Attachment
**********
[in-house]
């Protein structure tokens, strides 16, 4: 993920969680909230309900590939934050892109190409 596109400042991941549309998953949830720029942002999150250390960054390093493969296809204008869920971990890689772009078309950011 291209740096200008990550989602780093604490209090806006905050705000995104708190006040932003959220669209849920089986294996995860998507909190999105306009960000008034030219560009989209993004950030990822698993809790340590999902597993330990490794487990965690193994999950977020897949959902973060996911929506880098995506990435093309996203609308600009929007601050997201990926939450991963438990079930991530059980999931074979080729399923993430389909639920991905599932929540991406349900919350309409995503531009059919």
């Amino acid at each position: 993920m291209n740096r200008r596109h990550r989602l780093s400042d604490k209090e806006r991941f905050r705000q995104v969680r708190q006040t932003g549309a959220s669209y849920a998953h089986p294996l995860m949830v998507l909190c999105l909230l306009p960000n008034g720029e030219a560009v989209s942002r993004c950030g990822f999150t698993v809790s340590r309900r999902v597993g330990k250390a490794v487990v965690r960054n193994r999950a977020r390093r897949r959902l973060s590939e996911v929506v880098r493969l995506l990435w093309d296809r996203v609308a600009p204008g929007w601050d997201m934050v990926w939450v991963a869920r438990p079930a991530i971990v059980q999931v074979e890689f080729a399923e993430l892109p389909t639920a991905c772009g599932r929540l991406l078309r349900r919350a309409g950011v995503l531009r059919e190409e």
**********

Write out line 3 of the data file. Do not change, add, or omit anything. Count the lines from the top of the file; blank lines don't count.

């Amino acid at each position: 993920m291209n740096r200008r596109h990550r989602l780093s400042d604490k209090e806006r991941f905050r705000q995104v969680r708190q006040t932003g549309a959220s669209y849920a998953h089986p294996l995860m949830v998507l909190c999105l909230l306009p960000n008034g720029e030219a560009v989209s942002r993004c950030g990822f999150t698993v809790s340590r309900r999902v597993g330990k250390a490794v487990v965690r960054n193994r999950a977020r390093r897949r959902l973060s590939e996911v929506v880098r493969l995506l990435w093309d296809r996203v609308a600009p204008g929007w601050d997201m934050v990926w939450v991963a869920r438990p079930a991530i971990v059980q999931v074979e890689f080729a399923e993430l892109p389909t639920a991905c772009g599932r929540l991406l078309r349900r919350a309409g950011v995503l531009r059919e190409e």